I thought I was going to delve into SwiftBlock and understand the mysteries of setting curved edges.........not so much. Those mysteries still elude me. But, I got edge grading to work, so it wasn't a complete loss! :)
Inside Blender, SwiftBlock's edge settings allow grading, i.e., the divisions do not all need to be equal. With the wind tunnel selected in Edit mode, select one or more edges you wish to grade (make non-uniform). Enter the ration of the first grid to the last grid (e.g., if you want the last grid to be 10x larger than the first, enter 10) and select 'Set grading'. When you preview the mesh, you will see the results. If the grading is going in the wrong direction, delete the preview mesh, select the offending edges and select 'Flip edge'. After some trial and error, I concentrated the mesh, near the cylinder.
Slightly Related Tangent....
By the way, in case you are thinking that you can subdivide the mesh to have more control of it, great minds think alike! However, whenever I did that, the 'Diagnose' button basically hated the entire mesh. I t turns out, contrary to typical Blender habits, internal faces are necessary! If you make a loop cut are the initial cube, for example, you will need to go in and create faces for each division. I just saved you 4 hours of cursing........you're welcome. :)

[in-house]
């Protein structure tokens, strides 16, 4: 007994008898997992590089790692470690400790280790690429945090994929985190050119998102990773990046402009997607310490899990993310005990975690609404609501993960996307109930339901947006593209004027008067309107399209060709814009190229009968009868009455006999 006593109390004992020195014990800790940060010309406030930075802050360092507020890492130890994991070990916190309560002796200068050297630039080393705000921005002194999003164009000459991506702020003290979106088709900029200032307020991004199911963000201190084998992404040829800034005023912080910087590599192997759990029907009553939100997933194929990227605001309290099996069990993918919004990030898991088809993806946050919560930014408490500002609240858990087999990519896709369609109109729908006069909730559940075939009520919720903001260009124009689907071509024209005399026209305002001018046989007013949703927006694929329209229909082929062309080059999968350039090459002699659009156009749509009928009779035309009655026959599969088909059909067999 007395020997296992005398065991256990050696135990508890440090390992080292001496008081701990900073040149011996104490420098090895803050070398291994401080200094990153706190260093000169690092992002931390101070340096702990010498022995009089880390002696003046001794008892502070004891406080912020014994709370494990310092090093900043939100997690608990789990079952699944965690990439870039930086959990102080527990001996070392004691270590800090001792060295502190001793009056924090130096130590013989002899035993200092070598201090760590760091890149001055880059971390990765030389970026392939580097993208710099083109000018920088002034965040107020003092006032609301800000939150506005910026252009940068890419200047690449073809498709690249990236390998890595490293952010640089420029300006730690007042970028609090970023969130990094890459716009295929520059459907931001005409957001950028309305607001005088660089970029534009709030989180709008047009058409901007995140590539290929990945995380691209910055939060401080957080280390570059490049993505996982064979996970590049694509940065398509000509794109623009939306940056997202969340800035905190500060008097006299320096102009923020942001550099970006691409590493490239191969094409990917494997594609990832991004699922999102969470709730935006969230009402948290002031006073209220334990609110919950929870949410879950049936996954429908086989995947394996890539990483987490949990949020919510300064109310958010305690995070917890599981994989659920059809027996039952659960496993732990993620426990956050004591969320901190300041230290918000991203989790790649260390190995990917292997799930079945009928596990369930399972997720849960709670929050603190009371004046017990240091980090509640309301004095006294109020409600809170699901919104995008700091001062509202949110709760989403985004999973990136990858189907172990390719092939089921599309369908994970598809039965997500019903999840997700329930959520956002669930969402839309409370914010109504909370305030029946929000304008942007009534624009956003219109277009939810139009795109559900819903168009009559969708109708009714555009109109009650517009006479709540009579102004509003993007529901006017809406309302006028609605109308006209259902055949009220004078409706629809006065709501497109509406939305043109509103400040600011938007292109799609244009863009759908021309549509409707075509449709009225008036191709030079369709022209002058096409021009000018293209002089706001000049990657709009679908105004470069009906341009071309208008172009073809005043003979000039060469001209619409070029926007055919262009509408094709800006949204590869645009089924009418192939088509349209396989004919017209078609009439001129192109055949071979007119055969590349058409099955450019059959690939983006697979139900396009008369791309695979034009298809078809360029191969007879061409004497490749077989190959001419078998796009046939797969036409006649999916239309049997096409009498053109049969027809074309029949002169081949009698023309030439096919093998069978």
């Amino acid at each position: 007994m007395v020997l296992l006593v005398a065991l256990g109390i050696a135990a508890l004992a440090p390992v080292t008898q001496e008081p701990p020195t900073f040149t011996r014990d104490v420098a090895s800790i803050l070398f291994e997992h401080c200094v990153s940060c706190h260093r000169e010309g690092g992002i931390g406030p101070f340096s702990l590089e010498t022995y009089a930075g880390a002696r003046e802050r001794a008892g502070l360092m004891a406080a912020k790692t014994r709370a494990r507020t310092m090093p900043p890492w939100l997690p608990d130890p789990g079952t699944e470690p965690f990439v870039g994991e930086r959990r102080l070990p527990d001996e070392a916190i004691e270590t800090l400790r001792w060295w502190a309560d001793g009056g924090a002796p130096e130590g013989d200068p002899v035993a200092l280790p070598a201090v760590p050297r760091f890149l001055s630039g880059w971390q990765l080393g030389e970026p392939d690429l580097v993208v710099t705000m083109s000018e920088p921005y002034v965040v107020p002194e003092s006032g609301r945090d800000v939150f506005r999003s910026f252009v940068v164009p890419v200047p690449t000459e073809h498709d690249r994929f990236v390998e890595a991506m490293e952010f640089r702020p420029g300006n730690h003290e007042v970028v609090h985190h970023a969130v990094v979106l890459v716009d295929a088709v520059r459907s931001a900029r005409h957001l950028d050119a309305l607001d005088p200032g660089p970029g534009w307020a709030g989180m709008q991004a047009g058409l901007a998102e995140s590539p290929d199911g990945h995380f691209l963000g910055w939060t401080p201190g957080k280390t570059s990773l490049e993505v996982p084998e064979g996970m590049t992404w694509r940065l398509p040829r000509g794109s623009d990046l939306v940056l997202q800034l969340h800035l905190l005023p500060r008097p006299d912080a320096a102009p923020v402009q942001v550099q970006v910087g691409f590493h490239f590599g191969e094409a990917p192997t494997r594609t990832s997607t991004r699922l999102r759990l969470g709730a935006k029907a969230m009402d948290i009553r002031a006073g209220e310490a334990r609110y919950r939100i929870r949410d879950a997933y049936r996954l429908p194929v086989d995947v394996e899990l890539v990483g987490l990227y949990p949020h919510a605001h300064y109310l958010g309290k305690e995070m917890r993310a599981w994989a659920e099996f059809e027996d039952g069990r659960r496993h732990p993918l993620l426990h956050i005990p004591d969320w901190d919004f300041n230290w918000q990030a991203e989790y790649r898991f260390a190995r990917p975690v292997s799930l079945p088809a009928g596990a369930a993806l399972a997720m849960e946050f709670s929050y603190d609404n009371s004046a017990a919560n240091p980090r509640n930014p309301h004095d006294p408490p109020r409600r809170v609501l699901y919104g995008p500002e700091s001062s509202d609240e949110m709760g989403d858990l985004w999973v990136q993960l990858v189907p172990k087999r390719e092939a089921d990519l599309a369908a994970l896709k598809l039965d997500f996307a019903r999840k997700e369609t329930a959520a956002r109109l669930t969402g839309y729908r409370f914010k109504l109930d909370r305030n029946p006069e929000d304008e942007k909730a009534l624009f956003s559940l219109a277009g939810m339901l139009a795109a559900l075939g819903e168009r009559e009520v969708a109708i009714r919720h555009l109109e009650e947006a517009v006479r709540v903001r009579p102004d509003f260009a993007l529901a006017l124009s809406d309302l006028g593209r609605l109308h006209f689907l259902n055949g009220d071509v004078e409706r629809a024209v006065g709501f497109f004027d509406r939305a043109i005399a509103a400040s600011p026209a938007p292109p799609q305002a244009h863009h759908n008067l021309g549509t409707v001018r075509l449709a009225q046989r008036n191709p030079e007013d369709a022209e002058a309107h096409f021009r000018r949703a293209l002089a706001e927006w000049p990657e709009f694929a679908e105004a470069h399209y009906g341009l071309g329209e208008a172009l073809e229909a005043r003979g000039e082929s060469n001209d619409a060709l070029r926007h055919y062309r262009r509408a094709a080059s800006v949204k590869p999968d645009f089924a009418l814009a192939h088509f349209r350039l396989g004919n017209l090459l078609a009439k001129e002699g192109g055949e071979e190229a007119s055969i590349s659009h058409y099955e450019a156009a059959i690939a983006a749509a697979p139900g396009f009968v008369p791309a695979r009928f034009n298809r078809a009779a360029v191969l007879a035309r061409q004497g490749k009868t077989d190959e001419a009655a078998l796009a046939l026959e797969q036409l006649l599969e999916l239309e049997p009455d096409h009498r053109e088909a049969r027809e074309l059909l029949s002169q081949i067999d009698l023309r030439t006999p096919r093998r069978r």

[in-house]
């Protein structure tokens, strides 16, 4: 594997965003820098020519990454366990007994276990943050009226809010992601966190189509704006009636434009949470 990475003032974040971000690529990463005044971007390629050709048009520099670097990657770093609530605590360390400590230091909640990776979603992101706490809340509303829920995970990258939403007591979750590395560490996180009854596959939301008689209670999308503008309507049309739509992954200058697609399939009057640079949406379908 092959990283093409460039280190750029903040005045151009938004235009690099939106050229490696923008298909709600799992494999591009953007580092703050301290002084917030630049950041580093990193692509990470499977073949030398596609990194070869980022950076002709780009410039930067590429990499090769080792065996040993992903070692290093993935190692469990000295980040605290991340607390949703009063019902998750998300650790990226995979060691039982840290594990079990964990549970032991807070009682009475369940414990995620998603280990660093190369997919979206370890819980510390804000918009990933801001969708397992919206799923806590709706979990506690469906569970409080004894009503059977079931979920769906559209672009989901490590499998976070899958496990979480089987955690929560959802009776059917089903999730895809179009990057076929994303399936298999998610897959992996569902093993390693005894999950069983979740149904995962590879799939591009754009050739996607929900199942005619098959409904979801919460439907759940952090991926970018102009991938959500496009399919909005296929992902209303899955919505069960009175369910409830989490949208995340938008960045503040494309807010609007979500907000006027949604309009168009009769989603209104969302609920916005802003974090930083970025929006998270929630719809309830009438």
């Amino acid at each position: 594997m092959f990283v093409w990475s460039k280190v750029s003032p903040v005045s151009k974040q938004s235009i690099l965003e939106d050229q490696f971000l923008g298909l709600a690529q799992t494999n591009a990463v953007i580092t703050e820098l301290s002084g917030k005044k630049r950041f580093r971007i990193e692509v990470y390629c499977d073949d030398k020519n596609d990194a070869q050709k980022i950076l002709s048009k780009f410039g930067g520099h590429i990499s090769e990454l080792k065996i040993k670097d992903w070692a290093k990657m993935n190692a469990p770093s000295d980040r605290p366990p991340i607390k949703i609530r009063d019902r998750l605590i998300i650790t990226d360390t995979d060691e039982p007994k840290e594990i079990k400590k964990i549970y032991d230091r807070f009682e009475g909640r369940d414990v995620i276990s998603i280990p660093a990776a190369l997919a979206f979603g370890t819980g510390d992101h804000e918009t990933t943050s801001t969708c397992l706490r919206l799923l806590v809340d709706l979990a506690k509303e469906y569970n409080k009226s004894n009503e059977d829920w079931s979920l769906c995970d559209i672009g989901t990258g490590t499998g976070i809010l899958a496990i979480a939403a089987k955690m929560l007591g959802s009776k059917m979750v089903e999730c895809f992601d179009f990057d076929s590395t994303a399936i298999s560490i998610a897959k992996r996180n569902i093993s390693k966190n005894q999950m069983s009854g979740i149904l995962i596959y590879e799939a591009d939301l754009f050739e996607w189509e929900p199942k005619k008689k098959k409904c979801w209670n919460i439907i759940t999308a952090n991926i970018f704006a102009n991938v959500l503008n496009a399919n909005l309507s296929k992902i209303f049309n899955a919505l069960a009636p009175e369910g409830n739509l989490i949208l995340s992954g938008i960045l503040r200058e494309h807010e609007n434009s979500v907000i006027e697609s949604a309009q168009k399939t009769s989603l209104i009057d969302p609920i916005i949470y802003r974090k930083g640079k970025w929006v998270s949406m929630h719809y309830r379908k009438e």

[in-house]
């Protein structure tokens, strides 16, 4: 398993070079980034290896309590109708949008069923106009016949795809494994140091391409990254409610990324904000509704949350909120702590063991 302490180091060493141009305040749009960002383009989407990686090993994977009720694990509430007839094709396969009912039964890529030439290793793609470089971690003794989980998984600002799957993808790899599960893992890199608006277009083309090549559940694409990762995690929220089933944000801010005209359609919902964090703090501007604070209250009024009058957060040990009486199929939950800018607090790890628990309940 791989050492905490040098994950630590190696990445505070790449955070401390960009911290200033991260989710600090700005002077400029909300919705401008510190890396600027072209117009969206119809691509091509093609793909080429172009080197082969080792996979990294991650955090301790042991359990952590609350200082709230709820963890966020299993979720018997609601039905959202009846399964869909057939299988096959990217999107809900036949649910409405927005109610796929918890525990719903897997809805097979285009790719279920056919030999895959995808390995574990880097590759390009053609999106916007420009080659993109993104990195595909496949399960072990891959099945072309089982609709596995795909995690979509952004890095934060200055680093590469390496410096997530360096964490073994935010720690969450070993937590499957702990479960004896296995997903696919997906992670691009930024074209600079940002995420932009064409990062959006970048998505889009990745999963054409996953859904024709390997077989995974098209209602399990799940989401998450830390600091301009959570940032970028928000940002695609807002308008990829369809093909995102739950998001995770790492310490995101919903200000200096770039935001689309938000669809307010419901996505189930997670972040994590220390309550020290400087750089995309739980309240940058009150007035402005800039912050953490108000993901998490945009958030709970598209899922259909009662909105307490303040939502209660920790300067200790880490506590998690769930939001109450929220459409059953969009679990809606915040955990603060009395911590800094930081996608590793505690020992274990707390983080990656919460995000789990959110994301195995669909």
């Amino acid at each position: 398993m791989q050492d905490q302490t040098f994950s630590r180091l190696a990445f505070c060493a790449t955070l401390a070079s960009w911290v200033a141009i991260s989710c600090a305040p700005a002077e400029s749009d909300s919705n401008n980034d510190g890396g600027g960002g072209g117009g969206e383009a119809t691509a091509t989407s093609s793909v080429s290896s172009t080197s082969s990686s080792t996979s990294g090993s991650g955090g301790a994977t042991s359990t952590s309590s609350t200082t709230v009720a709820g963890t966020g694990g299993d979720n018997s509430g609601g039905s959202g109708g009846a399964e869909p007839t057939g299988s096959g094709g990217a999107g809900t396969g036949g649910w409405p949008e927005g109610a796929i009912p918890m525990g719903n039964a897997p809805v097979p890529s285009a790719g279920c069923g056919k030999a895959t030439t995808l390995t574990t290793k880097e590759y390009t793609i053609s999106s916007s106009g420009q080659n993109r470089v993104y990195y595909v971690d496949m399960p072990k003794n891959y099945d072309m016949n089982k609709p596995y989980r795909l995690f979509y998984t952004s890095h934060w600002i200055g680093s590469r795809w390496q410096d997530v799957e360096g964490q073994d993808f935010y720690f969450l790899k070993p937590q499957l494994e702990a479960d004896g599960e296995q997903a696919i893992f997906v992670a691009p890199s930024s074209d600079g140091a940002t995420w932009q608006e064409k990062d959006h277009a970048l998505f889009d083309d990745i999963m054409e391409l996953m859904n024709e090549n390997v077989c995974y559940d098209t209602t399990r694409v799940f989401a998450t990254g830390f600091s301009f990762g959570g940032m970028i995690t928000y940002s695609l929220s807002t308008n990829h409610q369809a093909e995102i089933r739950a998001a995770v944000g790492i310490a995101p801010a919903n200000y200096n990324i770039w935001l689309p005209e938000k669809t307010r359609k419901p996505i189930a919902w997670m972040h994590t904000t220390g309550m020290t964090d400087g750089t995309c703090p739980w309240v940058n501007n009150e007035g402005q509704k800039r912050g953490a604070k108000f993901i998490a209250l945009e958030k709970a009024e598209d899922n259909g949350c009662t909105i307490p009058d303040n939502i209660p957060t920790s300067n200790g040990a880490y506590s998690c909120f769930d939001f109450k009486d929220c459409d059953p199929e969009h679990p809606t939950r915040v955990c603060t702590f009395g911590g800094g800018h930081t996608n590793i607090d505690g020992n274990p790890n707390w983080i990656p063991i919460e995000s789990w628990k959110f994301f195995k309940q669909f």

Back to Our Regularly Scheduled Program....
The results with grading looked a little more efficient, at least near the cylinder where we are probably more interested.
By the way, I did give into my initial impulse and increased the divisions to a large number. After crunching numbers for a ridiculously long time, OpenFOAM crashed. The morale of the story is Brute Force Isn't Always the Answer......But It Is Fun! ;)
If anyone understands how the Set Edges function works, please leave a comment. Otherwise I'll keep baby-stepping.